I recently (seriously, less than 36 hours ago) experienced my first disk failure in an array running ZFS (FreeNAS/FreeBSD). The pool configuration is comprised of 4 RAIDZ1 3 disk vdevs involving 1TB disks. Many people on the internet will tell your RAID5/RAIDZ1 is dead but they claim this with no context. When I’ve mentioned running RAIDZ1 to people their first reaction is to tell me how RAIDZ2 is better. Sure, with 3 – 6TB disks I’d probably run RAIDZ2. However, when dealing with 3 disks vdevs with “small” (by today’s standards) disks, is it worth running double or triple parity or risking your data with single disk redundancy? Well, read more.
The volume StoragePool (ZFS) state is DEGRADED: One or more devices could not be opened. Sufficient replicas exist for the pool to continue functioning in a degraded state.
The message above is not something you want to see on a Monday as you come into work. Catching this disk failure was actually a bit of a lucky situation. FreeNAS sent me the failure message above at 2:15AM November 7 and I had missed it when cruising my email. Coincidentally, a co-worker and I put together a brief shell script (that I will share in a future post) that emails me drive status and I had been tinkering with the script the day prior. When the script sent me a daily email (at 9:00AM), I noticed that the output was showing bad sectors – lots of them. I thought for sure that I must have pulled the wrong column from the smartctl output or something:
dev/da9 status is Passed with 0 bad sectors. Disk temperature is 41.
/dev/da10 status is Passed with 0 bad sectors. Disk temperature is 39.
/dev/da11 status is Passed with 65535 bad sectors. Disk temperature is 38.
/dev/da12 status is Passed with bad sectors. Disk temperature is 31.
The “Passed” figure comes right out of smartctl which is somewhat concerning. But, wow – 65,535 bad sectors… it filled the counter up. That’s not good.
I checked the report from the day prior and it was 0. I then manually ran smartctl against the device and it was in fact reporting 65,535 bad sectors and the volume was degraded. Crap. I don’t have any hot spares in the array because someone is there 99.9% of the time to swap a drive in but of course no one would be available for over 2 weeks. I used Storage vMotion to evacuate data I cared about and made sure my Veeam backups had been completing successfully… just in case.
Because I am running FreeNAS 9.10 on my Dell R510, I knew I’d be able to hot-swap the drive with no down time. It was simply a matter of making the ~1 hour drive and swapping the hardware. I posted on the FreeNAS forums just to double check the process. When I built this array I used sas2ircu to map out the serial numbers of the drives to the slot number on the backplane – this is critical to successfully pulling the correct disk:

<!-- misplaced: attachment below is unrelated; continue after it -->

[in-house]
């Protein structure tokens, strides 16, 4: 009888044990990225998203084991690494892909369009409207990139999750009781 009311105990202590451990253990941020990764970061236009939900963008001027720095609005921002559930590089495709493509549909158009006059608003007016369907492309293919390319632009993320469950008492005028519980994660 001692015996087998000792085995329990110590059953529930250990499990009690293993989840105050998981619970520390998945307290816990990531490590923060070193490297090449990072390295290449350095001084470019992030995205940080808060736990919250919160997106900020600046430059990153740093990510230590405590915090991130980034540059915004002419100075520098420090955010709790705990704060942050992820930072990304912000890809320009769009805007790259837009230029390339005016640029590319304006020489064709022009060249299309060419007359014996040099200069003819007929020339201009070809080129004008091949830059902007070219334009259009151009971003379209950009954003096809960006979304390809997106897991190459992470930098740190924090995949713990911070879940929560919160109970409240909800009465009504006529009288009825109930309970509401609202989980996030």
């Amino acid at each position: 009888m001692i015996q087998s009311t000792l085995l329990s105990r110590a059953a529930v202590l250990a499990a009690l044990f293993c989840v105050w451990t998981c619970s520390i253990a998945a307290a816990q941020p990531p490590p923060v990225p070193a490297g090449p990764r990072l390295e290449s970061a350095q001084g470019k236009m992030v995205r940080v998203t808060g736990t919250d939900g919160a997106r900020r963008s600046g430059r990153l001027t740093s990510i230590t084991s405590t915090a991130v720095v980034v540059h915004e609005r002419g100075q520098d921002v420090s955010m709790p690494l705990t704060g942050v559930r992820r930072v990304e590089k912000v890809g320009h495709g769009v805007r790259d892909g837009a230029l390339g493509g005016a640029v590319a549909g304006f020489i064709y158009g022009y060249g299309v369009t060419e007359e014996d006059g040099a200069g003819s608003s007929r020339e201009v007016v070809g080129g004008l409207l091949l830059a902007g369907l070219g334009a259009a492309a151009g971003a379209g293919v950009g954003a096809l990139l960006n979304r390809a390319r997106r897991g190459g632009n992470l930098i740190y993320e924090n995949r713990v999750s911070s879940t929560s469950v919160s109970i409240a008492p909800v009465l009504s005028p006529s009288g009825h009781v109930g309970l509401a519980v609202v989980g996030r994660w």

# sas2ircu 0 DISPLAY…Device is a Hard diskEnclosure # : 2Slot # : 9SAS Address : 500065b-3-6789-abf1State : Ready (RDY)Size (in MB)/(in sectors) : 953869/1953525167Manufacturer : ATAModel Number : Hitachi HUA72101Firmware Revision : A74ASerial No : GTE000PAJX8NKEGUID : N/AProtocol : SATADrive Type : SATA_HDD
Note: If you do run RAIDZ1 or any combination of single-disk redundancy per vdev or span, do realize that pulling the wrong disk out during replacement could result in total pool failure. Don’t mess this up!
After correlating the serial number of the failed drive to the sas2ircu output (it was also convenient that slot #9 was not flashing any activity LEDs) I pulled the tray out of slot 9 and none of my VMs on the array exploded. I then slid a new Dell Enterprise 1TB 7.2k RPM SATA disk into position and clicked the “Replace” button:
This kicked off the ZFS resilvering process and changed the alert from a “A volume is degraded, fix your stuff” message to:
I could see in the disk view that the serial number of the disk being “replaced” now had no description which I use to identify what slot it is in. So, I checked sas2ircu again and updated that:
Then I waited. I made sure the resilvering process hit the 50 – 75% mark before heading home. In all, the resilvering process took 1 hour 18 minutes to scan 1.91TB and resilver 162GB of data:
Success! Though, honestly, I didn’t expect this to fail. The drives I am using are mostly enterprise units and since they’re 1TB in size there’s not a ton of thrashing during the rebuild. However, people on the internet would have you believe that this was destined for disaster. I do need to pick up a couple more enterprise class SATA disks since I only have one or two spares now but that’s my own problem. In a 12-disk configuration, I do think that a pool made up of 4 RAIDZ1 vdevs with 3 disks each is the best compromise for usable space vs. performance.
Anyway, I am very content with my decision to choose FreeNAS as the solution to my shared storage dilemma in my vSphere cluster. The product is built on a very reliable, resilient filesystem and offers tons of flexibility (like supporting my switchless 10 GbE configuration). I’ll post up a couple video clips I have from replacing the disks to share just how simple this system is to use. It’s always nice when technology works as intended! I am giving FreeNAS the credit here, but the real hero is ZFS. It just works.
Thanks for reading and as always please subscribe and feel free to comment!